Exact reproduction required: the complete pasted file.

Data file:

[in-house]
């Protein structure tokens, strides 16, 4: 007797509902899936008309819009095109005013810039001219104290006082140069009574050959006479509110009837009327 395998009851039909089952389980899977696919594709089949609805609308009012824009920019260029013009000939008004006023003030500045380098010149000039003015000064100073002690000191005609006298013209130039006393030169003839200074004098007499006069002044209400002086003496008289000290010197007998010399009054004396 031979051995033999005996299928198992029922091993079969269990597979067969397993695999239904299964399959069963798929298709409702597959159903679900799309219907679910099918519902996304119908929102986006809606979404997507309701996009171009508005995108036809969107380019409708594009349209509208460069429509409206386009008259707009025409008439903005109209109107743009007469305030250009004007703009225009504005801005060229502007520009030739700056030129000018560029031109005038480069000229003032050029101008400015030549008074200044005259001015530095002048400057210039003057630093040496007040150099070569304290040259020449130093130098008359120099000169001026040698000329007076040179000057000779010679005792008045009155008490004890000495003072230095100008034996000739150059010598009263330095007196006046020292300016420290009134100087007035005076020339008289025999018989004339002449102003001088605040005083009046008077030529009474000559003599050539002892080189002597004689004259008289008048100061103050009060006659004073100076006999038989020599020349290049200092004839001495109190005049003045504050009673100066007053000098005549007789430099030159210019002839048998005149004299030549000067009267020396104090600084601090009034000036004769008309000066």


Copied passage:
[in-house]
């Protein structure tokens, strides 16, 4: 007797509902899936008309819009095109005013810039001219104290006082140069009574050959006479509110009837009327 395998009851039909089952389980899977696919594709089949609805609308009012824009920019260029013009000939008004006023003030500045380098010149000039003015000064100073002690000191005609006298013209130039006393030169003839200074004098007499006069002044209400002086003496008289000290010197007998010399009054004396 031979051995033999005996299928198992029922091993079969269990597979067969397993695999239904299964399959069963798929298709409702597959159903679900799309219907679910099918519902996304119908929102986006809606979404997507309701996009171009508005995108036809969107380019409708594009349209509208460069429509409206386009008259707009025409008439903005109209109107743009007469305030250009004007703009225009504005801005060229502007520009030739700056030129000018560029031109005038480069000229003032050029101008400015030549008074200044005259001015530095002048400057210039003057630093040496007040150099070569304290040259020449130093130098008359120099000169001026040698000329007076040179000057000779010679005792008045009155008490004890000495003072230095100008034996000739150059010598009263330095007196006046020292300016420290009134100087007035005076020339008289025999018989004339002449102003001088605040005083009046008077030529009474000559003599050539002892080189002597004689004259008289008048100061103050009060006659004073100076006999038989020599020349290049200092004839001495109190005049003045504050009673100066007053000098005549007789430099030159210019002839048998005149004299030549000067009267020396104090600084601090009034000036004769008309000066």